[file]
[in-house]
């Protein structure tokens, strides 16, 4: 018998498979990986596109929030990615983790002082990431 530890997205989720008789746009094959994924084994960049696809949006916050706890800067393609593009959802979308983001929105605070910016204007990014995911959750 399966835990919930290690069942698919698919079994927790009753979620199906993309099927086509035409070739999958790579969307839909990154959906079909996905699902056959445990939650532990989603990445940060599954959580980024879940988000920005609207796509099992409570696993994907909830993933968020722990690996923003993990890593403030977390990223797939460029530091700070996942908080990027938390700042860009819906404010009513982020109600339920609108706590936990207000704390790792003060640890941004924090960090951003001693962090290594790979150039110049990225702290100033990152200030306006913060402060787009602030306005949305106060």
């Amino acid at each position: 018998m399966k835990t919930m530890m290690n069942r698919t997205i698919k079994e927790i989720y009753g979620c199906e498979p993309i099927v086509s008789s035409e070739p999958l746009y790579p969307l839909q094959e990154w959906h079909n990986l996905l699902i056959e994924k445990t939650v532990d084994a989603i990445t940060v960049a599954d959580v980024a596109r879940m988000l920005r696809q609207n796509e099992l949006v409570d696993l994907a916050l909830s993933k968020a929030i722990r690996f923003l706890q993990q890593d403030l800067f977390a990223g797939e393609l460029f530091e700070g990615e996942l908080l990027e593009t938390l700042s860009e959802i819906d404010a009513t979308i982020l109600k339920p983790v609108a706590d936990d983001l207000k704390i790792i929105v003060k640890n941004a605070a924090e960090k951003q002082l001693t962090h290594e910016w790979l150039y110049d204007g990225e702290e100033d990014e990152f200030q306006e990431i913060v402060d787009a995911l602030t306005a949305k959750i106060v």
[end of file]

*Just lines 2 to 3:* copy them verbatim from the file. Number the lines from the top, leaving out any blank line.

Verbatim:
């Protein structure tokens, strides 16, 4: 018998498979990986596109929030990615983790002082990431 530890997205989720008789746009094959994924084994960049696809949006916050706890800067393609593009959802979308983001929105605070910016204007990014995911959750 399966835990919930290690069942698919698919079994927790009753979620199906993309099927086509035409070739999958790579969307839909990154959906079909996905699902056959445990939650532990989603990445940060599954959580980024879940988000920005609207796509099992409570696993994907909830993933968020722990690996923003993990890593403030977390990223797939460029530091700070996942908080990027938390700042860009819906404010009513982020109600339920609108706590936990207000704390790792003060640890941004924090960090951003001693962090290594790979150039110049990225702290100033990152200030306006913060402060787009602030306005949305106060």
């Amino acid at each position: 018998m399966k835990t919930m530890m290690n069942r698919t997205i698919k079994e927790i989720y009753g979620c199906e498979p993309i099927v086509s008789s035409e070739p999958l746009y790579p969307l839909q094959e990154w959906h079909n990986l996905l699902i056959e994924k445990t939650v532990d084994a989603i990445t940060v960049a599954d959580v980024a596109r879940m988000l920005r696809q609207n796509e099992l949006v409570d696993l994907a916050l909830s993933k968020a929030i722990r690996f923003l706890q993990q890593d403030l800067f977390a990223g797939e393609l460029f530091e700070g990615e996942l908080l990027e593009t938390l700042s860009e959802i819906d404010a009513t979308i982020l109600k339920p983790v609108a706590d936990d983001l207000k704390i790792i929105v003060k640890n941004a605070a924090e960090k951003q002082l001693t962090h290594e910016w790979l150039y110049d204007g990225e702290e100033d990014e990152f200030q306006e990431i913060v402060d787009a995911l602030t306005a949305k959750i106060v």